Bash Tutorial: getopts

Bash Tutorial: getopts

The getopts command is a built in shell command for parsing command line arguments. It is better than the getopt alternative for several reasons. It's defined in POSIX and has a single implementation that's native to bash. Using getopts, you don't have to hit an external program or provide options in a specific order for it to work. In this tutorial, we run through the basics of using getopts to parse command line arguments for your bash scripts.

getopts basic example

Let's say you have a basic sample.sh script that takes a single option a:

$ ./sample.sh -a

You can implement this as follows:

#!/bin/bash
while getopts "a" opt; do
  case $opt in
     a)
       echo "argument -a called" >&2
       ;;
  esac
done

The output of this script will be:

>argument -a called

Notice how we use the getopts command within a while loop. This iterates through each option in our option string. In this case, our options string is simply "a".

getopts option with parameter

Let's say you want the option a to accept a parameter:

$ ./sample.sh -a hello

Notice how we are now passing in a parameter hello with the option a. We can implement getopts as follows:

#!/bin/bash
while getopts "a:" opt; do
  case $opt in
     a)
       echo "argument -a called with parameter $OPTARG" >&2
       ;;
  esac
done

The output of this script will be:

argument -a called with parameter hello

Notice the colon in our option string. Any character that is followed by a : indicates that the option takes a parameter.

getopts default errors

What happens if we don't pass a parameter after specifying a: in our option string? The output will be:

./sample.sh: option requires an argument -- a

Bash will throw an error since we specified that the argument a requires a parameter.

For production scripts, you typically want to handle errors yourself. This keeps your code cleaner and gives you more control over the output of your scripts. If you begin the options string with a colon, this enables "silent error mode":

#!/bin/bash
while getopts ":a:" opt; do
  case $opt in
     a)
       echo "argument -a called with parameter $OPTARG" >&2
       ;;
  esac
done

Now when we run the script without a parameter we won't see any error message in the output. This is because we've started the option string with a colon :a:.

getopts handling errors yourself

Even in "silent error mode", you may want to communicate your own message to the user informing them that the command is invalid. You can implement a catch-all for any argument that doesn't match the option string or is missing a parameter:

#!/bin/bash
while getopts ":a:" opt; do
  case $opt in
     a)
       echo "argument -a called with parameter $OPTARG" >&2
       ;;
     *)
       echo "invalid command: no parameter included with argument $OPTARG"
       ;;
  esac
done

Now if we don't pass a parameter with the a argument, the output of this script will be:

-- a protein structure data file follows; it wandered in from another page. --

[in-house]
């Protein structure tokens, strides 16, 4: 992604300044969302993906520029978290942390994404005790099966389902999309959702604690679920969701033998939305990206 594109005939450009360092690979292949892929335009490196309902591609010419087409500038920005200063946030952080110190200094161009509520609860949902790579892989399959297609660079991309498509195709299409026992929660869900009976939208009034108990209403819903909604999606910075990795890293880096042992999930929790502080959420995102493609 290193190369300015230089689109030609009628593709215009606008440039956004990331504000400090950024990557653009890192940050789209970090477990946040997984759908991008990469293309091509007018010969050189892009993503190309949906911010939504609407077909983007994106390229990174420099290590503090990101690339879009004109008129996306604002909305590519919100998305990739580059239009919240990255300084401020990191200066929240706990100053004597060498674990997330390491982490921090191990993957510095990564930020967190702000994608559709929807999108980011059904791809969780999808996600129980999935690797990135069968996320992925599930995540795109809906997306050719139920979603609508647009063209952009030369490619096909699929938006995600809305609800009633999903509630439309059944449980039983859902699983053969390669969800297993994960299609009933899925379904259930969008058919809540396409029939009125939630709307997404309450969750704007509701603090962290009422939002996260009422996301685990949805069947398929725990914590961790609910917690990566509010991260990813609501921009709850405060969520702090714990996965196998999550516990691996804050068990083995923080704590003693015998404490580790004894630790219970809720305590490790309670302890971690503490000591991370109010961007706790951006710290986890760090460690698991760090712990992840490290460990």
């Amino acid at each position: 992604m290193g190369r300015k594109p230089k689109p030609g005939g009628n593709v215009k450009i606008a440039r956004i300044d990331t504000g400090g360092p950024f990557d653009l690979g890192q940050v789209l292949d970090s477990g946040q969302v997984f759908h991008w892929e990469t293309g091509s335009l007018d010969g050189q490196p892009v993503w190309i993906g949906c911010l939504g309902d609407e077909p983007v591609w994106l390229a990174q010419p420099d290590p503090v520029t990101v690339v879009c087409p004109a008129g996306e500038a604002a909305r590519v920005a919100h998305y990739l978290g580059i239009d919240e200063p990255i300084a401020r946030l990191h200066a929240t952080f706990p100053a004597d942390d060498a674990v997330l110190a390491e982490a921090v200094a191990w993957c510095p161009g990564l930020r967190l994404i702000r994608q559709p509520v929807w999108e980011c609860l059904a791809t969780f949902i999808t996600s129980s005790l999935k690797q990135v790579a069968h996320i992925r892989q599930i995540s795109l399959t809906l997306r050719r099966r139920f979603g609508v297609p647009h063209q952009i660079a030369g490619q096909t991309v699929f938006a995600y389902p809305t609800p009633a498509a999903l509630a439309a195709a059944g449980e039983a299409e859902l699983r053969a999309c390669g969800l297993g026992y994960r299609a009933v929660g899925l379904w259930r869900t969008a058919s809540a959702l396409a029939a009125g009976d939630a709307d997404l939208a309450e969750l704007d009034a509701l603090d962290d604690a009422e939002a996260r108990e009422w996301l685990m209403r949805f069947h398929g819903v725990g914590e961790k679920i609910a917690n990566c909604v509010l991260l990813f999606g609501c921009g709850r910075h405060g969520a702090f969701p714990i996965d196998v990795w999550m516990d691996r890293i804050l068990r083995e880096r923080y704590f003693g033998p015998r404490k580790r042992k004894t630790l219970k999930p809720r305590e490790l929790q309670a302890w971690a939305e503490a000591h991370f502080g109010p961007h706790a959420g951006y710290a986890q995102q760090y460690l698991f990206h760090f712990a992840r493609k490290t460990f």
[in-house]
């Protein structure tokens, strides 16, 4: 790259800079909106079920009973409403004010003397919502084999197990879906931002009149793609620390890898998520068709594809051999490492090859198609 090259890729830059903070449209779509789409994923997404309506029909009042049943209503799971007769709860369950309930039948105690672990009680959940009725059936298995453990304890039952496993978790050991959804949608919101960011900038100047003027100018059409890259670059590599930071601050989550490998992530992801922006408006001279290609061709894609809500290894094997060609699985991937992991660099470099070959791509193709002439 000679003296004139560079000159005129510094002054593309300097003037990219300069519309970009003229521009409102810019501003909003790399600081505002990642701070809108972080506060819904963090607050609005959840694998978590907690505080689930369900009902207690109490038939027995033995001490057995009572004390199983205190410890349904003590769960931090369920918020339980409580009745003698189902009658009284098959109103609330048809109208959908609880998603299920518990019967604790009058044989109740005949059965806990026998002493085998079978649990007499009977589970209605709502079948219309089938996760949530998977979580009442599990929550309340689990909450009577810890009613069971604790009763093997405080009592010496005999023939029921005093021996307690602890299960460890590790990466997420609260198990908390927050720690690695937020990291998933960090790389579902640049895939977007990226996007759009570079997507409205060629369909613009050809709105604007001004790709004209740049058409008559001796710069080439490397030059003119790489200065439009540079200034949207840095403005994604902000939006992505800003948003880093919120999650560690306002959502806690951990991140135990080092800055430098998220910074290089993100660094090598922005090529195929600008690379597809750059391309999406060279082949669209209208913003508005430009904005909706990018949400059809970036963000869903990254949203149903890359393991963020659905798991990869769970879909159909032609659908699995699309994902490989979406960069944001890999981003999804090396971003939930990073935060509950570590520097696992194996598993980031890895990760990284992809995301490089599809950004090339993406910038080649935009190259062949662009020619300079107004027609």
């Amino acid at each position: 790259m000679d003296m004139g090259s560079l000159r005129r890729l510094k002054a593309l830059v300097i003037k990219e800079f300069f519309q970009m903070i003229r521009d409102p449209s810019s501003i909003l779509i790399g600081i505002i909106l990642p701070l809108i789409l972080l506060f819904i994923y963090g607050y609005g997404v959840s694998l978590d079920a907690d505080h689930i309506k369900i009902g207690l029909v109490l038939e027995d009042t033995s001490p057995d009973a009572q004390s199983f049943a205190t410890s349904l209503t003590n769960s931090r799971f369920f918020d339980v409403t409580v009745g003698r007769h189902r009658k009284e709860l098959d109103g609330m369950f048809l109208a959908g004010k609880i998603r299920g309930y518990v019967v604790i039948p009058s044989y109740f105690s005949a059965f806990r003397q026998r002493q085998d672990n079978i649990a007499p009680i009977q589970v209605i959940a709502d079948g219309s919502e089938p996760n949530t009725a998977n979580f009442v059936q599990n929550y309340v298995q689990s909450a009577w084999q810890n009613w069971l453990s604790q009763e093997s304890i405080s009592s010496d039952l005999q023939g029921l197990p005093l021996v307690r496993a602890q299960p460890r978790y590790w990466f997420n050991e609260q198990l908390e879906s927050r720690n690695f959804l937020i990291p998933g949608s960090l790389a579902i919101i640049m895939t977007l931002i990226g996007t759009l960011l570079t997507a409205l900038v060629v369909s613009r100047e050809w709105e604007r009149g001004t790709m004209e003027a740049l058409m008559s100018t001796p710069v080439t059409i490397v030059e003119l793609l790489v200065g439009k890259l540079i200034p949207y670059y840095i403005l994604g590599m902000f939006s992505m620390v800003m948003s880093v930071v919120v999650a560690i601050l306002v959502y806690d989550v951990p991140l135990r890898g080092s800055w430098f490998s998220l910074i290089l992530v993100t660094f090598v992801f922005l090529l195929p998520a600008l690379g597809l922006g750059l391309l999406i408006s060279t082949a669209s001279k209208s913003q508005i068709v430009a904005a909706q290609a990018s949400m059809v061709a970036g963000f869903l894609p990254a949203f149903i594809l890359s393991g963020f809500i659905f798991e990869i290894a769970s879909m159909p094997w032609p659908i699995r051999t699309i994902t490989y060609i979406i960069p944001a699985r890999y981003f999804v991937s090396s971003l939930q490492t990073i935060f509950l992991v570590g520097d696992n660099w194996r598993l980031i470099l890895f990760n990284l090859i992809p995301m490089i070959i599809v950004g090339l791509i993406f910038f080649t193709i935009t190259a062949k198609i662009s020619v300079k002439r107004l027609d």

invalid command: no parameter included with argument a

getopts working with multiple arguments

You can work with any number of arguments in your option string. Let's say you have a script taking two parameters, a and b:

$ ./sample.sh -a hello -b

Notice how the argument a takes a parameter hello while the b argument acts as a flag. We could implement this like so:

#!/bin/bash
while getopts ":a:b" opt; do
  case $opt in
     a)
       echo "argument -a called with parameter $OPTARG" >&2
       ;;
     b)
       echo "argument -b called" >&2
       ;;
     *)
       echo "invalid command"
       ;;
  esac
done

The output of this script will be:

argument -a called with parameter hello
argument -b called

Notice how our options string includes a colon after argument a but not argument b. This means the that argument a expects a parameter while b does not. Also remember that the options string starts with a colon. This means "silent error mode" is enabled.

If we wanted both a and b to take parameters like:

$ ./sample.sh -a hello -b goodbye
#!/bin/bash
while getopts ":a:b:" opt; do
  case $opt in
     a)
       echo "argument -a called with parameter $OPTARG" >&2
       ;;
     b)
       echo "argument -b called with parameter $OPTARG" >&2
       ;;
     *)
       echo "invalid command: no parameter included with argument $OPTARG"
       ;;
  esac
done

The output of this script will be:

argument -a called with parameter hello
argument -b called with parameter goodbye

Conclusion

Working with getopts takes some getting used to but is ultimately the preferred way to parse optional arguments in bash. Remember that optargs is typically used within a while loop to iterate through the different options in the string. Whenever a character is followed by a colon, the argument expects a parameter. Whenever an option string starts with a colon, "silent error mode " is enabled. This gives you more control of your script output.

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